Thylogale brunii (Schreber, 1778)

Russell A. Mittermeier & Don E. Wilson, 2015, Macropodidae, Handbook of the Mammals of the World – Volume 5 Monotremes and Marsupials, Barcelona: Lynx Edicions, pp. 630-735 : 700

publication ID

https://doi.org/10.5281/zenodo.6723703

DOI

https://doi.org/10.5281/zenodo.6722390

persistent identifier

https://treatment.plazi.org/id/03950439-9654-FFB1-6FA4-F8F0F7223B91

treatment provided by

Tatiana

scientific name

Thylogale brunii
status

 

14. View Plate 37: Macropodidae

Dusky Pademelon

Thylogale brunii

French: Thylogale de De Bruijn / German: Neuguinea-Filander / Spanish: Pademelon oscuro

Other common names: Dusky Wallaby

Taxonomy. Didelphis brunii Schreber, 1778 ,

Aru Islands , West Papua, Indonesia.

This species previously contained 7. browni as a subspecies, but the two were reseparated in 1992; recent molecular studies, however, do not support the distinction of the two as currently defined on morphological criteria. Further studies required. Monotypic.

Distribution. Kai Is, Aru Is, and S & SE New Guinea. View Figure

Descriptive notes. Head-body 58-60 cm (males) and 45.8-52.8 cm (females), tail 40-57 cm (males) and 31.5-34.5 cm (females); no information on weights. Fur short, brown to light brown dorsally, pale ventrally (white to light gray, underfur white). Limbs same color as body, and largely hairless on inside. Pale hip stripe; ears relatively long and thinly furred. Tail thinly furred, especially toward tip and ventrally.

Habitat. [Lowland tropical rainforest, monsoon forest and savanna, gallery forest, and disturbed forest.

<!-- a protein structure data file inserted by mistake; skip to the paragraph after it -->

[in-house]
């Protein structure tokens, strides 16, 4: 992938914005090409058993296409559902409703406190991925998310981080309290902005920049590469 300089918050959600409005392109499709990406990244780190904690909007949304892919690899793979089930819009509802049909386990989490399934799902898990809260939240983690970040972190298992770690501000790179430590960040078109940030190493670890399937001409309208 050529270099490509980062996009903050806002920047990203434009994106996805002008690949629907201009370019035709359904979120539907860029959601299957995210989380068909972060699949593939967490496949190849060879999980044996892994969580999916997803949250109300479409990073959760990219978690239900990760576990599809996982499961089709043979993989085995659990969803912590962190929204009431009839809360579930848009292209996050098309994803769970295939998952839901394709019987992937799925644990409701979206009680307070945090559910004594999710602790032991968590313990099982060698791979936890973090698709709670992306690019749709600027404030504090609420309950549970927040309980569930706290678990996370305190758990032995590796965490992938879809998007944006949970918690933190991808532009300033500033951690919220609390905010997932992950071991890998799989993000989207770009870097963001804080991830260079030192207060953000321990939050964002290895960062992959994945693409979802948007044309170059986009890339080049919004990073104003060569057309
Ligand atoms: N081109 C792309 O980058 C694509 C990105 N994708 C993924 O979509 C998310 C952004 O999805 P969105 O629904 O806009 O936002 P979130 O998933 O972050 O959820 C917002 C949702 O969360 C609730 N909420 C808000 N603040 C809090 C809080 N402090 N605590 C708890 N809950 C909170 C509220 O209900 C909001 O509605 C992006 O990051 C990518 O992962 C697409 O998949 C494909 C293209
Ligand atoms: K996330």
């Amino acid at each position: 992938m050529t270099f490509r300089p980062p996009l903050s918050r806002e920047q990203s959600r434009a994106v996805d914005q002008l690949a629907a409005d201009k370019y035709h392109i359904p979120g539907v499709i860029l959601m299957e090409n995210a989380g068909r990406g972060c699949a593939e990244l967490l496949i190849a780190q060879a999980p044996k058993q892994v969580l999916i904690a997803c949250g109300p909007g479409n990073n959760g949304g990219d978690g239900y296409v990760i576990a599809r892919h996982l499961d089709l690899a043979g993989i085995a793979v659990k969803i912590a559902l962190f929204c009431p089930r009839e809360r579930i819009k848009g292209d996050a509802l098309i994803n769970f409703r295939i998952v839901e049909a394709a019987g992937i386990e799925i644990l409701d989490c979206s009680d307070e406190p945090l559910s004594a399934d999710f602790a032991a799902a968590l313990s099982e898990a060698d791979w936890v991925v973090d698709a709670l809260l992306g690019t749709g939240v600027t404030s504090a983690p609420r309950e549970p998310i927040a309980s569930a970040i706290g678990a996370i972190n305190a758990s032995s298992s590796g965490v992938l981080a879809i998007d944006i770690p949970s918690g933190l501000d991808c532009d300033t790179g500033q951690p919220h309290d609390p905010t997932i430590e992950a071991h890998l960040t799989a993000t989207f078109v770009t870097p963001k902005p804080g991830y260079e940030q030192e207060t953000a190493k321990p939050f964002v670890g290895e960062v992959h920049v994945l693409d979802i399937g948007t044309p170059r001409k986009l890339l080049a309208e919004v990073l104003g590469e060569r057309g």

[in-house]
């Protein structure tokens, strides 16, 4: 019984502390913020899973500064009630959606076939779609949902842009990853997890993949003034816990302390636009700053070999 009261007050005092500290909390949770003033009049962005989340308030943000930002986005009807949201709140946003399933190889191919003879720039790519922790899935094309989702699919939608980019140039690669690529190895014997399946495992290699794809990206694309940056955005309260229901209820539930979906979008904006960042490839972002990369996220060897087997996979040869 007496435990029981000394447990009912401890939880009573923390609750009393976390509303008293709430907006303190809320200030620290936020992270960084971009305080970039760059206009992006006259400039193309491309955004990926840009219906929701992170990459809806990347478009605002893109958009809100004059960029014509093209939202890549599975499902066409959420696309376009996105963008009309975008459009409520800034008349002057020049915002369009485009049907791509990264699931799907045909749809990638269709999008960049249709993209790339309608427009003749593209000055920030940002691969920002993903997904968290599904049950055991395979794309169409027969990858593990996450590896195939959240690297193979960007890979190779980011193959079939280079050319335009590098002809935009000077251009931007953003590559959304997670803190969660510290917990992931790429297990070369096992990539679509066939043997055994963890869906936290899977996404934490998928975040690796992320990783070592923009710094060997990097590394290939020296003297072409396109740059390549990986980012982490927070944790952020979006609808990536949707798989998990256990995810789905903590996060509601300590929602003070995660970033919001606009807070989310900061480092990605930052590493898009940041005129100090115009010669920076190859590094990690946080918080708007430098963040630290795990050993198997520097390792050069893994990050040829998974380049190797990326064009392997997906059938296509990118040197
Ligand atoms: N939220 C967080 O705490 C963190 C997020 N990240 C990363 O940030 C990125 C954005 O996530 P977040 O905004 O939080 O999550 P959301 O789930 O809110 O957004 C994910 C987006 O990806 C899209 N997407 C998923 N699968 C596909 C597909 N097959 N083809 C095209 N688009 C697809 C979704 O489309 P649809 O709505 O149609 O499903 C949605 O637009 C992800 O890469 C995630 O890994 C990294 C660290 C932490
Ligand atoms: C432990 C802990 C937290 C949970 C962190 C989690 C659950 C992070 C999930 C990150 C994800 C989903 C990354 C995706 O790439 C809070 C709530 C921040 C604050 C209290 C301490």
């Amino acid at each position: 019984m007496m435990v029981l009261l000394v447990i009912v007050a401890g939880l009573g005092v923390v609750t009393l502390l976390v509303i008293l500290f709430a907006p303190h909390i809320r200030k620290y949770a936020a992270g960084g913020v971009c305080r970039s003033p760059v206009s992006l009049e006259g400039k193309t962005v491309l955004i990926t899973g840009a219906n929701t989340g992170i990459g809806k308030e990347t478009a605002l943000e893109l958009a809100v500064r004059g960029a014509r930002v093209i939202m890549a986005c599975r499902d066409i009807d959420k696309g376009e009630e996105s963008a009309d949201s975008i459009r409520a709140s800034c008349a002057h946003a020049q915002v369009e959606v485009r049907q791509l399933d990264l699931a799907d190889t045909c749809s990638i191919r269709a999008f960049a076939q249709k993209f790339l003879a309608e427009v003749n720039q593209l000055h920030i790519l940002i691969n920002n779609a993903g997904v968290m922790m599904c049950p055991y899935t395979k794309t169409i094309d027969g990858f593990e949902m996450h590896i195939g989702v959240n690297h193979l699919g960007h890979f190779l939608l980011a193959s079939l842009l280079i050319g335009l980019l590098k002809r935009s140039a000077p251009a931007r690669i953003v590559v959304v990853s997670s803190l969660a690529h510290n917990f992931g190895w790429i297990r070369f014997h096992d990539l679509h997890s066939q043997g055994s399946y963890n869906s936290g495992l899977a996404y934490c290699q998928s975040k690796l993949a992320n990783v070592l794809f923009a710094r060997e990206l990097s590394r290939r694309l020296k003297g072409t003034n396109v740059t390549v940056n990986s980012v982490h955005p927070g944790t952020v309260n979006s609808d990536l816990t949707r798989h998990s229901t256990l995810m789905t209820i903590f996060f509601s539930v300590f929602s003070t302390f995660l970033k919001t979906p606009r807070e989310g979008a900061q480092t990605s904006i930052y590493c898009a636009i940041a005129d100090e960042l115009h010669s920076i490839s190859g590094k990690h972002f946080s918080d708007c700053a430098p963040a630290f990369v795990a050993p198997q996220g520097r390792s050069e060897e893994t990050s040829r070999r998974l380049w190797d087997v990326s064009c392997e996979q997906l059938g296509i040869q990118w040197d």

Food and Feeding. Little is known about diet of this species, but likely to include browse, grass, and sometimes fungi.

Breeding. Poorly known. Females reported to produce a single young and are likely to breed continuously.

Activity patterns. Likely to be nocturnal or crepuscular, but specific activity patterns of this species are virtually unknown.

Movements, Home range and Social organization. There is no information available for this species.

Status and Conservation. Classified as Vulnerable on The [UCN Red List. This pademelon has declined and continuesto be threatened by hunting. It is a favored subsistence game animal and is susceptible to overhunting by local people using dogs. The population around Port Moresby, in south-east Papua New Guinea, appears to be extinct. Additional research on taxonomy, abundance, general ecology, and impact ofthreats is required.

Bibliography. Flannery (1992, 1995a, 1995b), Leary, Seri, Flannery, Wright, Hamilton, Helgen, Singadan, Menzies, Allison & James (2008c), Macqueen et al. (2011), Vernes & Lebel (2011).

Kingdom

Animalia

Phylum

Chordata

Class

Mammalia

Order

Diprotodontia

Family

Macropodidae

Genus

Thylogale

Loc

Thylogale brunii

Russell A. Mittermeier & Don E. Wilson 2015
2015
Loc

Didelphis brunii

Schreber 1778
1778